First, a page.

Alcohol Abuse Raises Risk of MI, Heart Failure, AF in Massive Cohort Study

Marlene Busko

January 05, 2017

SAN FRANCISCO, CA — In a large cohort of patients in California, those who abused alcohol had an increased risk of atrial fibrillation (AF), MI, and congestive heart failure (HF), and the added risk was similar to that from traditional risk factors such as type 2 diabetes[1]. Moreover, patients without traditional risk factors who consumed excessive alcohol were disproportionately prone to having these three cardiac outcomes.

These study findings by Dr Isaac R Whitman (University of California, San Francisco) and colleagues were published in the January 3, 2017 issue of the Journal of the American College of Cardiology.

Alcohol abuse "was determined by the treating healthcare provider using ICD9 codes that captured either acute inebriation or evidence of chronic addiction or dependence," senior author Dr Gregory M Marcus (University of California-San Francisco) noted to heartwire from Medscape.

The findings suggest that "alcohol abuse should be considered as a risk factor for cardiovascular disease," and "we should not encourage our patients to drink in the hope that it might reduce their risk for a heart attack," he said.

This study showed that "alcohol abuse is a powerful cardiac risk factor, one of the strongest for AF and at least equivalent to established risk factors for MI and  HF," Drs Michael H Criqui and Isac C Thomas (University of California, San Diego, La Jolla, CA) agree in an accompanying editorial[2].

"The recent infatuation with the potential benefits of light to moderate drinking for CVD protection appears to be based on observational and subtly confounded data, rather than on [clinical-trial] evidence, and perhaps on more than a little wishful thinking," they caution.

"We have to be very careful in interpreting all these data," Marcus agreed. "Taking what evidence is available, it's not unreasonable to drink lightly or in moderation as it might help prevent MI, [but] there is some evidence that even moderate drinking likely increases the risk for AF."

Excess Alcohol, a Modifiable CV Risk Factor

To date, no appropriately powered study has rigorously examined the association between alcohol abuse and MI, HF, and AF, Whitman and colleagues write.

They investigated this in a database of 14,727,591 patients who had ambulatory surgery, emergency visits, or inpatient care visits in California from 2005 through 2009 and who had follow-up data until December 31, 2009. Healthcare practitioners had identified that 268,084 of the patients (1.8%) abused alcohol.

Risk of Cardiac Outcomes With Alcohol Abuse vs No Alcohol Abuse*

Outcome HR (95% CI) P
AF 2.14 (2.08–2.19 <0.0001
MI 1.45 (1.40–1.51) <0.0001
HF 2.34 (2.29–2.39) <0.0001
*Adjusted for age, sex, race, hypertension, diabetes, coronary artery disease (for the AF and HF outcomes), congestive heart failure (for the AF and MI outcomes), chronic kidney disease, valvular heart disease (for the AF and HF outcomes), dyslipidemia, obesity, obstructive sleep apnea, cigarette smoking, and income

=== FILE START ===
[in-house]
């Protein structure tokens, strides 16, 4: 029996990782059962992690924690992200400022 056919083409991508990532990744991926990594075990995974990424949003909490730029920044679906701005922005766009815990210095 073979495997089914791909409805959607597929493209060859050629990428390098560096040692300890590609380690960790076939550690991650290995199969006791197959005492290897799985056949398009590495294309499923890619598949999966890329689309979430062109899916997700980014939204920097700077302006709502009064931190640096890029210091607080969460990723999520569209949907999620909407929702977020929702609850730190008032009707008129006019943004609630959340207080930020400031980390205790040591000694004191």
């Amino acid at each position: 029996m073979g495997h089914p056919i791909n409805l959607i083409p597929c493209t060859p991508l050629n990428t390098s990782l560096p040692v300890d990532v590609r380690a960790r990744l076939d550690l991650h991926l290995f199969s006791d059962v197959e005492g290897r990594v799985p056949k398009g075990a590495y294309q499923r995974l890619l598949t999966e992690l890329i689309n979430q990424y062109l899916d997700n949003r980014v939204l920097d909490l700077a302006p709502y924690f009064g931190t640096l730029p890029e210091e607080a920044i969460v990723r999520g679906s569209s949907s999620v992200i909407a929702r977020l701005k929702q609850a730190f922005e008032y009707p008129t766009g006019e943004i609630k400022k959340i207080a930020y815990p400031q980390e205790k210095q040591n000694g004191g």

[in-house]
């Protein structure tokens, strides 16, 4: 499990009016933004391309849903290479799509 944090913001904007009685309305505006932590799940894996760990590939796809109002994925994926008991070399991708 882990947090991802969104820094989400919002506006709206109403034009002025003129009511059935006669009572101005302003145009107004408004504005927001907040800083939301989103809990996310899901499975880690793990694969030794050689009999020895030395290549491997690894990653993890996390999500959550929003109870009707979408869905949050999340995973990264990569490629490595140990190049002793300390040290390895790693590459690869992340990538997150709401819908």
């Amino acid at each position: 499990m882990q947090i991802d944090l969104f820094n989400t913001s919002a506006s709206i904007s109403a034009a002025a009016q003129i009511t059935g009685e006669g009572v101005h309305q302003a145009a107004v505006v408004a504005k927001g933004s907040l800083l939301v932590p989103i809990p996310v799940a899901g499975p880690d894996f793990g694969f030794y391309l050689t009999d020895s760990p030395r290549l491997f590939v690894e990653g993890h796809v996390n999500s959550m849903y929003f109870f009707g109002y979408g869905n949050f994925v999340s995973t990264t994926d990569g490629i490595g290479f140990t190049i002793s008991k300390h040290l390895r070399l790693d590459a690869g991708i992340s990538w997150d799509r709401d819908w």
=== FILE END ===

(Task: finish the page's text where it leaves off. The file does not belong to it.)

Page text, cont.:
Hypertension and HF were by far the most important risks for each outcome, but the risk from alcohol abuse was similar to that from well-established, theoretically modifiable risk factors, Whitman and colleagues write.

They estimate that complete eradication of alcohol abuse would result in more than 73,000 fewer cases of AF, 34,000 fewer MIs, and 91,000 fewer patients with HF in the US.

Study limitations include a lack of information about how much alcohol the patients drank, so they could not determine how much is harmful, the researchers admit.

However, this database "very accurately and specifically" identified patients who had recognized, documented alcohol abuse—who could be targeted for possible intervention, they add.

"Finding that alcohol abuse was associated with a higher risk of MI was somewhat surprising," Marcus said, "given previous data that alcohol seemed to protect against MI. [However,] this likely demonstrates that more is not necessarily better."

Previously, the researchers had showed that people who believe alcohol is healthy tend to drink more, he noted, "so the hope is that this evidence might prohibit such a justification, certainly for drinking alcohol beyond moderation.

"I would tend to favor not more than one alcoholic drink/day for a woman and two alcoholic drinks/day for a man," he said.

It is also important to note that so far, studies about alcohol consumption and CVD have all been observational, so the evidence is not as convincing as from a randomized trial. "We've been fooled before—by estrogen, for example, where it looked like estrogen really protected against heart attack but then randomized trials suggested that it might in fact increase the risk," Marcus cautioned.

"So, where are we now with respect to alcohol consumption and cardiac disease?" Criqui and Thomas ask, rhetorically. "Alcohol is a potentially addictive and dangerous drug, both for the cardiovascular system and multiple other organ systems," they warn.

"Taken together, these data demonstrate that alcohol in excess should not be considered cardioprotective, but rather cardiotoxic, contributing to heightened risk for all three major, yet distinct, cardiac adverse outcomes," Whitman and colleagues summarize.

The study was supported by grants from the National Institute on Alcohol Abuse and Alcoholism of the National Institutes of Health. The authors and editorialists have no relevant financial relationships.

For more from, follow us on Twitter and Facebook.


Comments on Medscape are moderated and should be professional in tone and on topic. You must declare any conflicts of interest related to your comments and responses. Please see our Commenting Guide for further information. We reserve the right to remove posts at our sole discretion.